Toyota will offer first plug-in hybrid cars

To save the environment, more and more auto makers are moving into making hybrid-electric vehicles the type of vehicles that can feed on bio oil and use batteries alternatively, which the main objective is to improve fuel efficiency. Now, Toyota, as the leader of green auto makers, has announced that it’d build its first plug-in hybrid car by 2010. The plug-in hybrid is different from the current hybrid models, which allows recharging of the batteries from any ordinary power outlet. Conventional hybrids are recharged by power generated by the wheels.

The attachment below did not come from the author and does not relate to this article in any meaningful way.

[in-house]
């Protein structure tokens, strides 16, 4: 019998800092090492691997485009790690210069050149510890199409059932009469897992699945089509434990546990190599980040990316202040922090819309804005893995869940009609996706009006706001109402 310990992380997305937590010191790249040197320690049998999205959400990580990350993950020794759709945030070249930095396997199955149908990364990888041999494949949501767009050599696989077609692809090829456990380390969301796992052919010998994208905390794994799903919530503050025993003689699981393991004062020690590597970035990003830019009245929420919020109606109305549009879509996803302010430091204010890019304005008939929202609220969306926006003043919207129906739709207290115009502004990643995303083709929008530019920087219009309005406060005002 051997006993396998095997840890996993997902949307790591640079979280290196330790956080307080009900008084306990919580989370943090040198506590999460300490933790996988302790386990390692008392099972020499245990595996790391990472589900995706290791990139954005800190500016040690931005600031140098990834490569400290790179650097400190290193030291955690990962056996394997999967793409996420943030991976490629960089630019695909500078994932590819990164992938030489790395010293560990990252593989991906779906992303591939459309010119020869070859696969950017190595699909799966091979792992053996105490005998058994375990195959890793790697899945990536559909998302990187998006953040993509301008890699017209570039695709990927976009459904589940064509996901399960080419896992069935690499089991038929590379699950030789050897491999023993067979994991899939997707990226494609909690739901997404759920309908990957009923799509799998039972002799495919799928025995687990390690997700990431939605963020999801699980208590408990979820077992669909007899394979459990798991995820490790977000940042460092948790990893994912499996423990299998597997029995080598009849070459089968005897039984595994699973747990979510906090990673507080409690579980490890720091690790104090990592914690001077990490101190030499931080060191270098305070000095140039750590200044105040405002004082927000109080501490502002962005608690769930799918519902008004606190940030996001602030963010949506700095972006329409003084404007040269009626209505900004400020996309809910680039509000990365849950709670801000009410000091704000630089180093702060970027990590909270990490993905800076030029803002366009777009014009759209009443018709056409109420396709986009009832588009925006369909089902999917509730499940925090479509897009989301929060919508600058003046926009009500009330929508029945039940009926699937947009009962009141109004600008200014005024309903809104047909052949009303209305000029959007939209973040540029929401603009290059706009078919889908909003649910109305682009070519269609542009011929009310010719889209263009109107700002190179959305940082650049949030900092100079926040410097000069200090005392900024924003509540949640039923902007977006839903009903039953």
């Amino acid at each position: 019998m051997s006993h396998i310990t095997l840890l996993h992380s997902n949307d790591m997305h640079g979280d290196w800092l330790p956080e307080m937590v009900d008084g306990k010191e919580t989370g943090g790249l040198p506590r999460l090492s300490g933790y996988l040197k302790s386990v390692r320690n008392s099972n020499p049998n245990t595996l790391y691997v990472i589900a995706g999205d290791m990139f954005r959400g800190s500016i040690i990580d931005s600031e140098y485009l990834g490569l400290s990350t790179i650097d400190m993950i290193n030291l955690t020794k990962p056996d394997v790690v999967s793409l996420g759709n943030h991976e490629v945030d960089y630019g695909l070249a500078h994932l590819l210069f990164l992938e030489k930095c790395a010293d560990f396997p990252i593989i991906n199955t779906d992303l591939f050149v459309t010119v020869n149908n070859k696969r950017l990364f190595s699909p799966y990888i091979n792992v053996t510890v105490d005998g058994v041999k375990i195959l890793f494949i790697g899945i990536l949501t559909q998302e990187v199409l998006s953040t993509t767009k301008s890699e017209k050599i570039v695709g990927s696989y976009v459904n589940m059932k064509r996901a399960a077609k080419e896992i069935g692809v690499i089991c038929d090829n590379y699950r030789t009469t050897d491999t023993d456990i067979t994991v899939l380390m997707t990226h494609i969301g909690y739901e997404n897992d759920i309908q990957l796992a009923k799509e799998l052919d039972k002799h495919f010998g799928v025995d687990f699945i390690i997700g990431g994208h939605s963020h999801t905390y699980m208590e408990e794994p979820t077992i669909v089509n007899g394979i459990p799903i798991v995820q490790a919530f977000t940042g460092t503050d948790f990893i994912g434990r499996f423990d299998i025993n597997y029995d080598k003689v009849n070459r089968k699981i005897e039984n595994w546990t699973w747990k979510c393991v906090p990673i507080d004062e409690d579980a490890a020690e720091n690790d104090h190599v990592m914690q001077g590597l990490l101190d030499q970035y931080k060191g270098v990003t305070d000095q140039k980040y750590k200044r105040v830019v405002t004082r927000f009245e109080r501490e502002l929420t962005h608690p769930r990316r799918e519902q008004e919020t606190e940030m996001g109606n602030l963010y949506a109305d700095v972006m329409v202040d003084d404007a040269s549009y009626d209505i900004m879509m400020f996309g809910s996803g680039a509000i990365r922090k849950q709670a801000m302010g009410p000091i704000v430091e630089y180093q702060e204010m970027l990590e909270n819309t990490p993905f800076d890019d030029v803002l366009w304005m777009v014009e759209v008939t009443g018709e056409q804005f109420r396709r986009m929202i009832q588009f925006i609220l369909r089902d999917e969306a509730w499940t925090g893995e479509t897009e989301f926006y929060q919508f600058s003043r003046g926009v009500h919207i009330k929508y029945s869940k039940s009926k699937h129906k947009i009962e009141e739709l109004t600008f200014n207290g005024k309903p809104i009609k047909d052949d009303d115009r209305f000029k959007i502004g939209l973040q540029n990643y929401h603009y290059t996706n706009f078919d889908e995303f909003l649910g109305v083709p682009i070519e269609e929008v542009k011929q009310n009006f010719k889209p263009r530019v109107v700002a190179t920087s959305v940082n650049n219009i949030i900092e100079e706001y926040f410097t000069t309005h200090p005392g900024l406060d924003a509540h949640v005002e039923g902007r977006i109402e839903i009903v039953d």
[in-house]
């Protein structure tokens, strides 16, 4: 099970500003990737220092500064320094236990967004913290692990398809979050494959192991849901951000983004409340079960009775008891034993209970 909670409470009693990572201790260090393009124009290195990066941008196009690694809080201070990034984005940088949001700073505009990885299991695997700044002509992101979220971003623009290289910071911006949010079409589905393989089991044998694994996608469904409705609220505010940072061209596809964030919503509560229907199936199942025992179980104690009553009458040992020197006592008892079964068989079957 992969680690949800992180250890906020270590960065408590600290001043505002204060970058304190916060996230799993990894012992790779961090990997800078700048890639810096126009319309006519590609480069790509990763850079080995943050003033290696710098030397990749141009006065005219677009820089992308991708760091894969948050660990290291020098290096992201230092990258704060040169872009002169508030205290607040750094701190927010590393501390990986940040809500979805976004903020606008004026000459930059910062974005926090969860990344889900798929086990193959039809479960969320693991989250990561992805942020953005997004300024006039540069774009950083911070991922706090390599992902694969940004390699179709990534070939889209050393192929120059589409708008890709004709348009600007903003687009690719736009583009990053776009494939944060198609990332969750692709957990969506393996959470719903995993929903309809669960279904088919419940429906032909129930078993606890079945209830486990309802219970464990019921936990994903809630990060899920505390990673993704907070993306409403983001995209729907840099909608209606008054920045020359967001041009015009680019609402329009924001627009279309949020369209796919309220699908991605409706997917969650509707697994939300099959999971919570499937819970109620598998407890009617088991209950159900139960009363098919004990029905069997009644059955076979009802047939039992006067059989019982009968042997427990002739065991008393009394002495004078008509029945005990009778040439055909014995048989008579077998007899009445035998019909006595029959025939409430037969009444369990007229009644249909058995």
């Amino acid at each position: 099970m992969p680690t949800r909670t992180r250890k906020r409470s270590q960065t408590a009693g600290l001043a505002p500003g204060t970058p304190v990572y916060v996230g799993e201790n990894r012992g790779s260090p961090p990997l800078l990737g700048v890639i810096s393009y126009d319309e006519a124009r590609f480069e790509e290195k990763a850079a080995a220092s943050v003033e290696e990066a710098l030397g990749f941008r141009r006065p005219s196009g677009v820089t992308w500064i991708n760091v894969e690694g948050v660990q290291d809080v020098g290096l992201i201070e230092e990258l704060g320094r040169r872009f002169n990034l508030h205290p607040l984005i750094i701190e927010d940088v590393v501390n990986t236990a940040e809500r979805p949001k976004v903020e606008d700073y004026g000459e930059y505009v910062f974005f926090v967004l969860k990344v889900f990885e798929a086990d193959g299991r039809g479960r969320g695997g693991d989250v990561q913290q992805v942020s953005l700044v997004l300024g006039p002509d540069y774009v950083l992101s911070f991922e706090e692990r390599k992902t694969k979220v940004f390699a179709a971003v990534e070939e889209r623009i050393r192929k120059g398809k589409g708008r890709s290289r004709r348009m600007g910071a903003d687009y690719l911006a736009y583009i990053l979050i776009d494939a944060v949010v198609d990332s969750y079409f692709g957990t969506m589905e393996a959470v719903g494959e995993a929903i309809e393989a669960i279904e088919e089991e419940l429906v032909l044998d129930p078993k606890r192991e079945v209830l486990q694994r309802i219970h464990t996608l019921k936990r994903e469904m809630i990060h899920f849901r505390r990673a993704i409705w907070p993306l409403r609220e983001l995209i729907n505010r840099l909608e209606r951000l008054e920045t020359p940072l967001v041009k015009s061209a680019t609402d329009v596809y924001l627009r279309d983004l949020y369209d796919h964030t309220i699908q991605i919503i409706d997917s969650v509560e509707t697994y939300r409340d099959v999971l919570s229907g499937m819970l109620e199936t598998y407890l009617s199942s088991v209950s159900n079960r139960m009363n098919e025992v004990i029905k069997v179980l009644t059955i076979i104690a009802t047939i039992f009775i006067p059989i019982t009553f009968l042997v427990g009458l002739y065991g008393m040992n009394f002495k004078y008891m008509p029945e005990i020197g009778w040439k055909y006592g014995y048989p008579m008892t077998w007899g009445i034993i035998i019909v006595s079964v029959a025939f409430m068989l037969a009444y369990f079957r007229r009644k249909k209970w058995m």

The plug-in hybrid vehicle that is to be developed by Toyota, will run on lithium-ion batteries, instead of the nickel-metal hydride batteries that power the Prius and other Toyota models. The plug-in hybrid and lithium-ion powered vehicles are said to be capable of achieving fuel efficiency of 99.9 miles-per-gallon in electric mode. But it can only go up to 7 miles on pure battery power.

Toyota will unveil the models that will have plug-in hybrid versions available at the 2009 Detroit auto show. The new lithium-ion-equipped vehicles will first be made available to Toyota’s commercial customers — such as government agencies and corporations.

The announcement of Toyota is seen as a strong competitor to GM, which has also announced that they’d produce their own plug-ins around the same time.